Renaissance in banjo playing amongst young and old is driving best-ever sales, says UK's leading banjo retailer. Britain's banjo retailer Banjos Direct is reporting record sales, driven by a resurgence of interest in the instrument amongst players at both ends of the age spectrum. Manufacturers in the USA and UK are expanding their ranges and increasing production to meet the demand for the instrument.
Two distinct demographic groups, over thirty years apart in age, are driving the greatest resurgence of interest in banjo playing since the 1960s, according to Simon Middleton, founder of UK's specialist store, Banjos Direct. "We have strong sales evidence that something very exciting is happening with banjos, with both young players aged under 25 and the over-55s too," explains Middleton.
"Bluegrass music has experienced a powerful rejuvenation, partly driven by high profile and very accessible Bluegrass artists like Steve Martin (better known to non-bluegrass enthusiasts as the comedian and comedy actor). But the trend is wider and deeper than that. Rock artists like Bruce Springsteen are incorporating banjo into their music too."
Banjos Direct reports that its customer base reflects strongly increased interest from two broad but distinct groups of players: baby boomers aged over 50, and young players aged under 25 whom Middleton refers to as "young-timers".
"The older group of enthusiasts are often learning an instrument for the first time, or in many cases are former guitar players who may not have played for years. For these people the banjo is attractive because it is arguably easier to begin to play than guitar, but provides a challenging and fulfilling musical adventure," says Middleton.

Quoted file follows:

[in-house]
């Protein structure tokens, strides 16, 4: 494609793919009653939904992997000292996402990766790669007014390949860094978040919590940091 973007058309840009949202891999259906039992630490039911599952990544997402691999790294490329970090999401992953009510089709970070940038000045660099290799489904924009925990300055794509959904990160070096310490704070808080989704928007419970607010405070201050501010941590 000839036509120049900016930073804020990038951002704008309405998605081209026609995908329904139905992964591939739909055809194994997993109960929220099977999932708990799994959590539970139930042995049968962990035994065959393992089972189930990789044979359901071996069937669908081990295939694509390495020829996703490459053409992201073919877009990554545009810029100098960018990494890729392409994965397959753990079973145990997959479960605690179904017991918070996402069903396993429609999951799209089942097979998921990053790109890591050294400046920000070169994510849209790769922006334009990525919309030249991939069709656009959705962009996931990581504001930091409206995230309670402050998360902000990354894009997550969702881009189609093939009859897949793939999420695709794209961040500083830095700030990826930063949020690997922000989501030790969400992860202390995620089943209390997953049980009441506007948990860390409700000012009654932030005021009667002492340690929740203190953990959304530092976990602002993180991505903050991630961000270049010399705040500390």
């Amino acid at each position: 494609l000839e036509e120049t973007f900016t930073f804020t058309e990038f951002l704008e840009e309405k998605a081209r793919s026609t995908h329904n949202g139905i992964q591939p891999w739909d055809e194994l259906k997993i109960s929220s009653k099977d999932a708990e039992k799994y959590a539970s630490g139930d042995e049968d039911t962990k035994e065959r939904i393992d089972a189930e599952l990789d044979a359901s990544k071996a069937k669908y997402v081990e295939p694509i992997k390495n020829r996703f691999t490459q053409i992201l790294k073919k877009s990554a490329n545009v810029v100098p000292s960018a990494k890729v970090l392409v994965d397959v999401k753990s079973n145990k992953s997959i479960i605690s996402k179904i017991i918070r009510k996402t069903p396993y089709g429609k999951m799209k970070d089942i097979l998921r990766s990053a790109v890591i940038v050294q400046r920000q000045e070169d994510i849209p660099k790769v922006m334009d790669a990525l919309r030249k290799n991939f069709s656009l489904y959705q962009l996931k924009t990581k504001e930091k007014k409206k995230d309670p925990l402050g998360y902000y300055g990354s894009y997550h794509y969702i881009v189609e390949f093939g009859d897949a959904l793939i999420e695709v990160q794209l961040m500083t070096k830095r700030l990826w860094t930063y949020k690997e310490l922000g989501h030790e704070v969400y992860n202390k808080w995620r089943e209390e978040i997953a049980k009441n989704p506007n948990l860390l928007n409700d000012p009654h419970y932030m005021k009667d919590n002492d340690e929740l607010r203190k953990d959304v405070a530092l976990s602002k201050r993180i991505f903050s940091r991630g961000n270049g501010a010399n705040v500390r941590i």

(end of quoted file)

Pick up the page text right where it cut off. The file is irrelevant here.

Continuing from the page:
"There is also a nice DIY aspect to this instrument which many older players enjoy. Banjos are endlessly adjustable and improvable and have many replaceable parts, which makes them more engaging than guitars for older players in particular," Middleton explains.
The "young-timers" are being drawn to the banjo by the high profile success of roots and folk bands like Mumford & Sons in the UK and The Avett Brothers in the USA, as well as accessible virtuoso players like Abigail Washburn and Bela Fleck.
"The wonderful thing about this trend is that the 'young-timers', as I call them, have no regard for rules about what should and shouldn't be played on the instrument. They soak up every influence and incorporate elements of folk, bluegrass and old-timey music into new styles," says Middleton.
Part of the phenomenon may be attributable to tough economic times. The banjo has a long association with self-generated entertainment amongst disadvantaged groups, from enslaved labour on plantations in the 18th and 19th centuries through to poor white farmers of the southern United States.
"Perhaps the banjo is the instrument for our times," says Middleton. "It works as a home-hobby instrument, but is also easy to incorporate with other instruments for social playing and singing. It is modest and involving: an instrument with real soul which is cutting across generational and musical genre barriers."
The two leading USA manfuacturers GoldTone and Deering both report sales trends increasing against recent economic trends, along with hand-made high-end makers like Nechville and Stelling.
UK based brands are expanding their banjo ranges too. Barnes & Mullins, an English brand founded by two London players in the late 19th Century, has returned to a serious interest in the instrument after a long hiatus, whilst acoustic guitar brand Tanglewood has also launched a substantial banjo range.